Monday, May 30, 2016

Chicago, Chicago, That Murderin’ Town!

Major cities, back at the beginning of the last decade, watched a serious decline in murder rates. While gang homicides continued, there almost seemed to be a peace treaty descending on the biggest urban areas in the United States. But while New York and Los Angeles continued that lower murder rate, in 2004, Chicago seemed to return to the escalating homicides often associated with the gangland days of Prohibition back in the 1920s and 30s. Guns. Between Friday and Monday morning over Memorial weekend, there were over 40 shootings in the Windy City.
But why Chicago? It’s liberal city with pretty strict gun controls. “Already embroiled in a crisis over race and police conduct, Chicago now faces a 62 percent increase in homicides. Through mid-May, 216 people have been killed. Shootings also are up 60 percent.” New York Times, May 27th. Gang-violence accounts for most of the deaths, but it really is about guns, guns, guns.
The homicide rate in Chicago is just a little higher than in New York when guns aren’t involved. But when it comes to shootings, both fatal and not, Chicago stands out, suggesting a level of armed interaction that isn’t happening in New York.
“Chicago has a reputation for strict gun laws, and gun rights advocates often point to it as proof that gun regulation doesn’t reduce violence. But its laws aren’t what they used to be: Federal courts struck down its ban on handgun ownership in 2010, and its ban on gun sales in 2014. And a New York Times analysis showed guns were easily available from nearby jurisdictions, especially Indiana.
“And Chicago is more lenient about illegal handguns than New York, prescribing a one-year minimum for possession versus three and a half years in New York. An attempt to match the New York law in 2013 was rejected by the Illinois legislature out of concern for skyrocketing incarceration rates for young black men.
“New York also hired a lot more police officers in response to the crime of the 1990s, and, during its stop-and-frisk era of the 2000s, steeply increased gun enforcement. Recent studies, including one that looked at increased police presence in London after a terrorist attack, have suggested more police might mean less crime, said Jens Ludwig, the director of Crime Lab at the University of Chicago, which studies crime in both Chicago and New York.”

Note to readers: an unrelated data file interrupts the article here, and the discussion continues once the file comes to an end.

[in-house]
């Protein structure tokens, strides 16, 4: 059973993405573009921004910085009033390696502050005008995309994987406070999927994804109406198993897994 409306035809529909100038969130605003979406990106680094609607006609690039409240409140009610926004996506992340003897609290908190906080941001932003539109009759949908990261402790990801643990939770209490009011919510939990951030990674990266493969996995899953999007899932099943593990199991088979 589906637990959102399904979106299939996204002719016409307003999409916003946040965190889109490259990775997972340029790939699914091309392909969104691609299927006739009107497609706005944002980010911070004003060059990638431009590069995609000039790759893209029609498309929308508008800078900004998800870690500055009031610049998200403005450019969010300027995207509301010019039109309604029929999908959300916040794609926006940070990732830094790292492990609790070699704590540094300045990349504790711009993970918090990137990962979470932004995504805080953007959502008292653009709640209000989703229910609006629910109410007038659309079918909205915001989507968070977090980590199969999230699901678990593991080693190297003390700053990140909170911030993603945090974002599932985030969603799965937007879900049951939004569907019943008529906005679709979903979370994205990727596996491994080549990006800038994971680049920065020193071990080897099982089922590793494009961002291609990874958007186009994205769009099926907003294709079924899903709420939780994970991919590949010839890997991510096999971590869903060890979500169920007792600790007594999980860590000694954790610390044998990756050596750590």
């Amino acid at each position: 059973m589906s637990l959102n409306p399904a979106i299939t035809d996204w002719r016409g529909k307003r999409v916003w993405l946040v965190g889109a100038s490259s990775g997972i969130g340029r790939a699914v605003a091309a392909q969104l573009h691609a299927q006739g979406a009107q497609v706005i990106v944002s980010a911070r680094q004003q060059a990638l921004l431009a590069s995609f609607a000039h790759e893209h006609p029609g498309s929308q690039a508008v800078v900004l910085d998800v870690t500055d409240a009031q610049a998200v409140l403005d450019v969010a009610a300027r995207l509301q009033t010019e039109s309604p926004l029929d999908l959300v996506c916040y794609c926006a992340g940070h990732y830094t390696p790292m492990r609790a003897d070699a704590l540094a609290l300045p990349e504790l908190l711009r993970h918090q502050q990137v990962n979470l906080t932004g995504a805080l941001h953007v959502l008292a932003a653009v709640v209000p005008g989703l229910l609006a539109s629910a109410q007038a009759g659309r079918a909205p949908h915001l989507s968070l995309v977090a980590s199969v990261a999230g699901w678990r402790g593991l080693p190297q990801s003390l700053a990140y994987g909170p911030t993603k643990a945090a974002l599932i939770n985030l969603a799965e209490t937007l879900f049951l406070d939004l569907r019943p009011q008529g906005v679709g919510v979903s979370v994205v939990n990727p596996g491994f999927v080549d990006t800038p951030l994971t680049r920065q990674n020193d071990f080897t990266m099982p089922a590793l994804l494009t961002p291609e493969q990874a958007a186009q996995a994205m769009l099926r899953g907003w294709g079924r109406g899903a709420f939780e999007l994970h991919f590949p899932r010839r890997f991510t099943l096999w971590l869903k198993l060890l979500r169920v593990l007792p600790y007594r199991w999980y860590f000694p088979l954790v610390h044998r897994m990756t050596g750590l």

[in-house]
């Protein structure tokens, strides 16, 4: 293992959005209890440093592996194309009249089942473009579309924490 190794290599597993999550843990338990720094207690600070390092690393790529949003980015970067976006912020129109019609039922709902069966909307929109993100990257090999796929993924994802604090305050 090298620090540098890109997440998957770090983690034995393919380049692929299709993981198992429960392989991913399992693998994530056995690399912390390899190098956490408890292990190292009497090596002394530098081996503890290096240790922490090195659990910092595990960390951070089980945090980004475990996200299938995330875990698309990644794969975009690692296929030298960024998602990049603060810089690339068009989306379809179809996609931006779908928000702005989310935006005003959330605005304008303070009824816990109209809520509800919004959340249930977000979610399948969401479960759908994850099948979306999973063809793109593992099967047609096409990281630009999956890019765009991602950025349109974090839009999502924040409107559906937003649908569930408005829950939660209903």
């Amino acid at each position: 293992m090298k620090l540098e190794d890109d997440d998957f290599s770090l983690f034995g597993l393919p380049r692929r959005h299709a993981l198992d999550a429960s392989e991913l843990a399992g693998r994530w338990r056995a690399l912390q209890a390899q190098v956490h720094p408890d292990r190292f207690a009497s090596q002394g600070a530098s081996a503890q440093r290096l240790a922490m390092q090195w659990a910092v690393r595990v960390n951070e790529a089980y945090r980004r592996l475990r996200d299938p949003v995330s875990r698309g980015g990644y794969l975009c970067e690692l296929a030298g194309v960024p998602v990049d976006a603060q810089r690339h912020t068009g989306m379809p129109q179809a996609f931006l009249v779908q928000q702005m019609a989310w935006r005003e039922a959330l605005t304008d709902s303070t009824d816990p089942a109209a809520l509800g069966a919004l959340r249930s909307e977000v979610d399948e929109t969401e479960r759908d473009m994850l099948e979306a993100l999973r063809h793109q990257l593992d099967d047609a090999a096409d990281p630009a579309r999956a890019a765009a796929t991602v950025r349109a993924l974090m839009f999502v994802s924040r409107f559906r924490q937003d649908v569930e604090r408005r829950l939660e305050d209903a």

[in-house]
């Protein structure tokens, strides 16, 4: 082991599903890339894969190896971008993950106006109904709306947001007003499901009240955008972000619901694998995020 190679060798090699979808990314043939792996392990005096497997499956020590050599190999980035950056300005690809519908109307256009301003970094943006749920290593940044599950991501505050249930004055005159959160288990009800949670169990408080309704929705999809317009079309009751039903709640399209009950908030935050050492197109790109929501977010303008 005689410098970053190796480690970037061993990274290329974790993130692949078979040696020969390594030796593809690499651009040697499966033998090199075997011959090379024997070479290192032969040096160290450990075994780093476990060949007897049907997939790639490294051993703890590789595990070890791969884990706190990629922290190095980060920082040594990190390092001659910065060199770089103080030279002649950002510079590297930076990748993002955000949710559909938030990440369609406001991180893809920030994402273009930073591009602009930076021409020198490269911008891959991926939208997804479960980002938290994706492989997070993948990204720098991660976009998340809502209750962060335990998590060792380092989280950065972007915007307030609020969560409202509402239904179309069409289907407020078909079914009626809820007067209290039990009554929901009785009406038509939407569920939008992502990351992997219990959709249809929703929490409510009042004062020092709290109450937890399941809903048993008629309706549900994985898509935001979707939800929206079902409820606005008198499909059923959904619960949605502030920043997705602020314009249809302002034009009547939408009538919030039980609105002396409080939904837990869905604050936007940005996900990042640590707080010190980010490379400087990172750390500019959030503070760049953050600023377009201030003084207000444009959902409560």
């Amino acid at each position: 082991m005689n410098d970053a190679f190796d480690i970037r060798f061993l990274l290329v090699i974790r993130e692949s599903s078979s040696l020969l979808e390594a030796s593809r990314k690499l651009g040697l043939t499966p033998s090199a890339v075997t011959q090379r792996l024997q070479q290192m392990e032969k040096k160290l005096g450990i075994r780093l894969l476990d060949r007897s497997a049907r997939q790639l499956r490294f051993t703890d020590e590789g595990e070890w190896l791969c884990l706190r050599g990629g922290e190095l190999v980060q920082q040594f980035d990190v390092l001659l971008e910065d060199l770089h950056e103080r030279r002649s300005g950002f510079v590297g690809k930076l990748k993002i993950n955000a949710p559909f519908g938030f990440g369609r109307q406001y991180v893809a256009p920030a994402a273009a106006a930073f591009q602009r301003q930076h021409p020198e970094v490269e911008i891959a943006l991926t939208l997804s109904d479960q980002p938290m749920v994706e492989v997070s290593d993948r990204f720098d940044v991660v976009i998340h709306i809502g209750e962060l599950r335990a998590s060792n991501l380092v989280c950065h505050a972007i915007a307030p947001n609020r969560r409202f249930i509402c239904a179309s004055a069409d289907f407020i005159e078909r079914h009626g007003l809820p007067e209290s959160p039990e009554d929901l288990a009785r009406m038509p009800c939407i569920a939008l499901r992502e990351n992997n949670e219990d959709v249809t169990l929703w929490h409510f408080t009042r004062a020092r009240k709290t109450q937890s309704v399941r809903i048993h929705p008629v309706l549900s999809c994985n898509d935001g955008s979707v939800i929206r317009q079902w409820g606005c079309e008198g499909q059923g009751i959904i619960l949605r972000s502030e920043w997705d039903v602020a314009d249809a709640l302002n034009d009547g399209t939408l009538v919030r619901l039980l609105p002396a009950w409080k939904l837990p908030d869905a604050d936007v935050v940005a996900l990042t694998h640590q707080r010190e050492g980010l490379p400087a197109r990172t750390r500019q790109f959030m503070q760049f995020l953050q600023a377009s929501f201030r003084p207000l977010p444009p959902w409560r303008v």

“Chicago’s Police Department, overwhelmed, can respond only to the most serious problems, leaving citizens to feel responsible for their own security, he said.
“‘Everyone has to establish deterrence on a retail basis,’ he said. ‘People carry guns in public because other people are carrying guns. It’s literally an arms race, a vicious cycle. There are lots of indications that New York City, by taking guns more seriously and hiring more officers, has gotten a lot of guns off the streets, creating a virtuous cycle.’” NY Times. Chicago faces a huge budget crisis to rub even more salt in its wounds.
Likewise, Chicago has been unable to deploy its less-than-adequate social and police forces to stem significant changes in the local gang configuration. “Many of Chicago’s gangs have fractured, leading to more violence, said Arthur Lurigio, a criminology professor at Loyola University Chicago. While Latino gangs have remained more hierarchical, black gangs have splintered into small, disparate factions, whose disputes are less over territory and profits, and more over personal insults or shames, often fueled by social media, he said.” NY Times. Segregation and poverty add gasoline to this weapons-frenzy-fire.
There are some lessons in all this, from a curriculum that the gun lobby, led by the National Rifle Association, chooses to ignore. The Chicago murder rate is all about the proliferation of guns, by perps andby those who feel the necessity to be that “good guy with a gun stopping a bad guy with a gun.” Surrounded by Red States where misinterpreting the plain words of the Second Amendment appears to be a God-given right, Illinois is unable to stop the flood of illicit guns from their neighbors. These unfriendly neighbors seem to miss the first part of this constitutional right: “A well regulated militia being necessary to the security of a free state, the right of the people to keep and bear arms shall not be infringed.
There isn’t the slightest doubt that more guns leads to more homicides, and most of those are murder not self-defense (30 to 1!). A perp with a gun, with multiple victims on his mind, can slaughter a whole lot more people in a short time than an angry knife-bearing killer. For those living on farms or open rural areas, why do they remotely believe that their gun beliefs are appropriate for close-quarters, crowded cities where poverty meets ethnic and racial prejudice without an easy escape valve?
I’m Peter Dekom, and hard facts require hard examination, but in the end truth doesn’t care about contrary opinions; it just is.

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